Productions are in order; bold indicates a debut; I may have omitted some one-off cast combos. On the whole: as exciting as this season is weak.
Norma (new David McVicar production)
Radvanovsky, DiDonato, Calleja, Rose / Rizzi (September-October)
Rebeka, DiDonato, Calleja, Rose / Rizzi (October)
Meade, Barton, Calleja, Rose / Colaneri (December)
Having middling '90s throwback Carlo Rizzi in the pit instead of the 2013 revival's Riccardo Frizza is about the only less-than-thrilling element of this opener. Three premiere principals who've proved not only star-quality sound but bel canto mastery, interesting alternate ladies afterwards... And David McVicar is not only an brilliant director but one who has done great things with Sondra Radvanovsky particularly, from 2009's Trovatore to 2016's Donizetti queens.
Les Contes d’Hoffmann
Grigolo, Morley, Hartig, Volkova, Erraught, Naouri, Mortagne / Debus (September-October)
I rather liked Grigolo in this season's Romeo, but this Bart Sher show requires him to sustain a character for longer stretches than the Gounod opera, making his choppy sense of phrase more of a liability. Still, there are enough elements that could go well (including new-to-the-house Irish mezzo Tara Erraught as Niklausse) on top of an excellent production.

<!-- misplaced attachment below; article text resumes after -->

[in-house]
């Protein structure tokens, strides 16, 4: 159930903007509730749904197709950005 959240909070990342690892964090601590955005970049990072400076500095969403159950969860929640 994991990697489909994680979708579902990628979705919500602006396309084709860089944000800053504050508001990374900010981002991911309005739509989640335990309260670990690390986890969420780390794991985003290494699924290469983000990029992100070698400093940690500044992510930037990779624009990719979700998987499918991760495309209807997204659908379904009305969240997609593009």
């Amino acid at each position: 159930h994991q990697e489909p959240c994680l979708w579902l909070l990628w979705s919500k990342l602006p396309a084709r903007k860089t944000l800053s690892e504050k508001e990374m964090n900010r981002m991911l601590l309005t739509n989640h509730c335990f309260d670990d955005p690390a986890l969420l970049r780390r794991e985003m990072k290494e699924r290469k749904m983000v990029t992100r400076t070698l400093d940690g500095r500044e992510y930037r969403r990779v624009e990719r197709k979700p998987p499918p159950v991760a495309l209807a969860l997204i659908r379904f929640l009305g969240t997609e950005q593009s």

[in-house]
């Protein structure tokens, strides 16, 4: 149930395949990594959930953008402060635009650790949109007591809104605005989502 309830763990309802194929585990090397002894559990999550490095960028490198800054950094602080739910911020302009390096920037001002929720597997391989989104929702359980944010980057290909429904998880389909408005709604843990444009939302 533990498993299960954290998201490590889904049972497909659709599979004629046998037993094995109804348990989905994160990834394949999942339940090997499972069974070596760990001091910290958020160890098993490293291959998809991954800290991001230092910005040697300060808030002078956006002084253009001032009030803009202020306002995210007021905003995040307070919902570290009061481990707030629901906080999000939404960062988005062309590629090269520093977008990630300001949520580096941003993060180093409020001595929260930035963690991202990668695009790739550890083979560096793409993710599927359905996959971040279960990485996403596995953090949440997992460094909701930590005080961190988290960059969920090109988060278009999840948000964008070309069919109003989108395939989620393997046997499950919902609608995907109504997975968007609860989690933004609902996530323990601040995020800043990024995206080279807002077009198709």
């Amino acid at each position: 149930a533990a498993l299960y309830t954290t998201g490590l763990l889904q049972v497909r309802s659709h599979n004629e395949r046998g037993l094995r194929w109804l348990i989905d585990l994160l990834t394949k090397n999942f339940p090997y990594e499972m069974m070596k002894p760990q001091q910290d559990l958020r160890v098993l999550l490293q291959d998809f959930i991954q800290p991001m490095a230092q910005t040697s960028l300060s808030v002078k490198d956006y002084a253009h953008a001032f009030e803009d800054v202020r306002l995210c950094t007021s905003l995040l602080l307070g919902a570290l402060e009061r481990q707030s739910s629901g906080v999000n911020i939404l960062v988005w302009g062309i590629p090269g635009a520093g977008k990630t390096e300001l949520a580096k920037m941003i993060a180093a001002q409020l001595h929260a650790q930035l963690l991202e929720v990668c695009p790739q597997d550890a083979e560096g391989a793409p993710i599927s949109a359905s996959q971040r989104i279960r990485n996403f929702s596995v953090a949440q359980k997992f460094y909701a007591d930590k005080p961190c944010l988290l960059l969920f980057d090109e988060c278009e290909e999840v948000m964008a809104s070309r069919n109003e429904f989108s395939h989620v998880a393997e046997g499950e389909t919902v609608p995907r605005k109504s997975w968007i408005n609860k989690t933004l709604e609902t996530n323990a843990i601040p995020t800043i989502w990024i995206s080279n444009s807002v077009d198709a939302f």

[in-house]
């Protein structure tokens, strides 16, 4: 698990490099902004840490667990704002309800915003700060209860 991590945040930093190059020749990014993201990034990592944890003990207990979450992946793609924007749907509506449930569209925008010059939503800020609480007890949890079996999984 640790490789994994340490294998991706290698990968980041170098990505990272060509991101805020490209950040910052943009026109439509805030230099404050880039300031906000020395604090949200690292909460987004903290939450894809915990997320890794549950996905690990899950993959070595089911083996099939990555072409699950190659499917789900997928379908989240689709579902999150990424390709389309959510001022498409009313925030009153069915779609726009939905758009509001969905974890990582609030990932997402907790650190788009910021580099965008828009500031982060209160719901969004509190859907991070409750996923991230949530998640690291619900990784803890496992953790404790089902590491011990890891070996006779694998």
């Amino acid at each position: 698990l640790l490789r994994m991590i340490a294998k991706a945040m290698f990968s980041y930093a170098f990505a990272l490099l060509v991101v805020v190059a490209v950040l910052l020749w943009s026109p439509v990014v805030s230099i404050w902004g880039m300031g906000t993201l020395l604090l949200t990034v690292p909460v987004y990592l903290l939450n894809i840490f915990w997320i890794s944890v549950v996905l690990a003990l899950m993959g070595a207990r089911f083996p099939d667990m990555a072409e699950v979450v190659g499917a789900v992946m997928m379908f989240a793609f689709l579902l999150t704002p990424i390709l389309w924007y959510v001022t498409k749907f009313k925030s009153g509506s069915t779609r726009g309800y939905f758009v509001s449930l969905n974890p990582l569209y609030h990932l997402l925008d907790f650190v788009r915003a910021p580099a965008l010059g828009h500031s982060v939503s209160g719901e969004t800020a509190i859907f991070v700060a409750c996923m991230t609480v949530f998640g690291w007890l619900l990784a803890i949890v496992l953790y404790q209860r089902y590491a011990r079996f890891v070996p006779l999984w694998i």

Schultz, Lewek, Castronovo, Werba, Van Horn, Kehrer / Levine (September-October)
Müller, Lewek, Castronovo, Gunn, Walker, Kehrer / de Waart (November-December, family version in English)
The conductors should make both the regular and "family" versions work. Besides returning names (including Kathryn Lewek, the best Queen of the Night I've ever heard), South African (by way of Juilliard) soprano Golda Shultz's debut as Pamina should be interesting. Incidentally, Rene Pape is scheduled for one performance of Sarastro on October 14.
Blue, Kele, Popov/Borras/Thomas, Meachem/Simpson, Rock, Soar/Rose, Plishka / Soddy (October)
Hartig, Kele, Thomas, Meachem, Rock, Rose, Pliskha / Soddy (November)